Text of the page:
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Two of Many

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It seems the Barack supporters have allied with the Obama deniers to form a supermajority aimed at perpetutating the delusion that Barry was elected due to anything but his race.

First, one of many examples supporting the hypothesis that Obama’s election was wholly-race driven was broadcast by local TV news on election night. In the video, we follow an old black grandmother to the polls as part of a family day of celebration. The woman marks her ballot for Obama—and only Obama. “Why Obama?” the reporter asks. “I think he’ll do what needs to be done.”

A black woman who was an adult during Jim Crow, sufficiently disengaged politically to reject even examining every other contest and question, and either sufficiently bizarre or sufficiently representative to be selected for TV coverage. The story was entirely about race and the election. The woman’s action was about putting race above politics. Or making politics serve race, using a more sinister spin.

This establishes grounds for an assertion that race was the election’s signal issue.

Now, from Al-Jazeera, a story about Obama’s victory delivering hope to a city that once was the slave-trading capital of South America.

It is likely that no group of people anywhere in South America are watching the rise of Barack Obama as the first black US president as passionately as in Salvador, Brazil.

Salvador, on the northeast coast of the country, is Brazil's third largest city with about 2.8 million inhabitants, over 80 per cent of them defining themselves as black of mixed race.

Most people from the city are direct ancestors of the first of four million slaves who were taken to the city in the 16th century from what is modern-day Nigeria.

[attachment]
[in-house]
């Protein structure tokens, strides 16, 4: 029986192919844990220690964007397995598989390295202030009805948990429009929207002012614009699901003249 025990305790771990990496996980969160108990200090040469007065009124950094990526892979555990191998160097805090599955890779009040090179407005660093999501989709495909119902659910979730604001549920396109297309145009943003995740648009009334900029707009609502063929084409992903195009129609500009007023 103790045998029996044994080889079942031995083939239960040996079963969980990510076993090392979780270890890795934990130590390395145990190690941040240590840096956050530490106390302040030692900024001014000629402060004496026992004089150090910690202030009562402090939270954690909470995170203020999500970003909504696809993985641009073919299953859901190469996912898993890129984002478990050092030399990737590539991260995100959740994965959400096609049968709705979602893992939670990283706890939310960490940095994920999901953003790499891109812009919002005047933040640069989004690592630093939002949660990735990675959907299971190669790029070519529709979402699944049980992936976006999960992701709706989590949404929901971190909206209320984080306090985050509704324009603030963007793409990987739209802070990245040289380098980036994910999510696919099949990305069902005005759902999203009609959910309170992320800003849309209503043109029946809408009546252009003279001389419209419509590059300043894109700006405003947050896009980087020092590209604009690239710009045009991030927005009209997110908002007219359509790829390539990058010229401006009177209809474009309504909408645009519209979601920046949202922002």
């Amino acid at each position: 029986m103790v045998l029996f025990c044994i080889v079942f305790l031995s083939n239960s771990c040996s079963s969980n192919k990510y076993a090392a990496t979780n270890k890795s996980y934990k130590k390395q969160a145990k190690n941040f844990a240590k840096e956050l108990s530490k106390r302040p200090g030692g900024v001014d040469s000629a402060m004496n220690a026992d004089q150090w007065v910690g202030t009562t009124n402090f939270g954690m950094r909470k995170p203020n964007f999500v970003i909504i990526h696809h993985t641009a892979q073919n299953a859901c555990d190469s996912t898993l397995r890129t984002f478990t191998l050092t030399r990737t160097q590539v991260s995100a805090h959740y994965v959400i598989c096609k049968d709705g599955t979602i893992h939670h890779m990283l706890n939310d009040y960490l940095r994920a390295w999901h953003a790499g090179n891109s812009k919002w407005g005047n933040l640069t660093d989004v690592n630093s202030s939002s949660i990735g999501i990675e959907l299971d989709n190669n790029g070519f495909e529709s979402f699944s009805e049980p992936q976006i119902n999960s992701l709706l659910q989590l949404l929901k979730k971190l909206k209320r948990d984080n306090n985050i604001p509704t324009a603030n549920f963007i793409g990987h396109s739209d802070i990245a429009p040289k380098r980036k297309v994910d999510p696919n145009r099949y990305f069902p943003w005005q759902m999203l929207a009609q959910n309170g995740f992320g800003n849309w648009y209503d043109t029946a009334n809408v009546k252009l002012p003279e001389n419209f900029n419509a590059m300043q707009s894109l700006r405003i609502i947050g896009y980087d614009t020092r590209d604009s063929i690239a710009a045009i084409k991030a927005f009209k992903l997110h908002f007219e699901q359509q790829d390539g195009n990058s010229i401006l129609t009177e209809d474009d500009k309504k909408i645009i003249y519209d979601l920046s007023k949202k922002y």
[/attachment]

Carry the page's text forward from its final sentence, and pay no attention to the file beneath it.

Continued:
Most people here say Obama's victory will affect the children of the city in a number of ways, but not just because he is black.

“Obama is not president because he is black, he is president because of the power of his proposals,” said Cesar Souza, who teaches African dance at a school for poor black children.

"Obama is not only going to influence the US, he will influence the politics around the world - and especially here in Brazil," said Lindinalva de Paula, who was also watching Tuesday night's results on local television.

"For the black community here, it represents advancement for us as well - and makes us think seriously of the possibility in Brazil of having a black president."

Brazilians feel an immediate emotional impact not because of the power of Obama’s proposals, but because they have some common blackness. Yet the teacher denies the obvious reason he is being interviewed for publication on a global news service. Al-Jazeera isn’t asking a Polish welder or Thai farmer what they think of Obama.

This is but one example of the prevailing trance. People everywhere are chanting, “not about race, not about race.” Echoing the hypnotic rhythm of an Obama oration, the converted strive to sustain their rapture. The persistent denial of race, in nearly every context from nearly every quarter, is deafening.

Not that folks are denying Barry’s black identity. He is black, that being the only tangible element of his candidacy which they will not credit for his election. As blackness lightens, the magnetic notion of equality achieved loses its pull.

The discordant tone of “We shall overcome,” was resolved by the harmonious notes of, “Yes we can,” to create a chord of absolution. Hearing the diminished 7th of racial preference would collapse them all into an aimless polyphonic cacophany.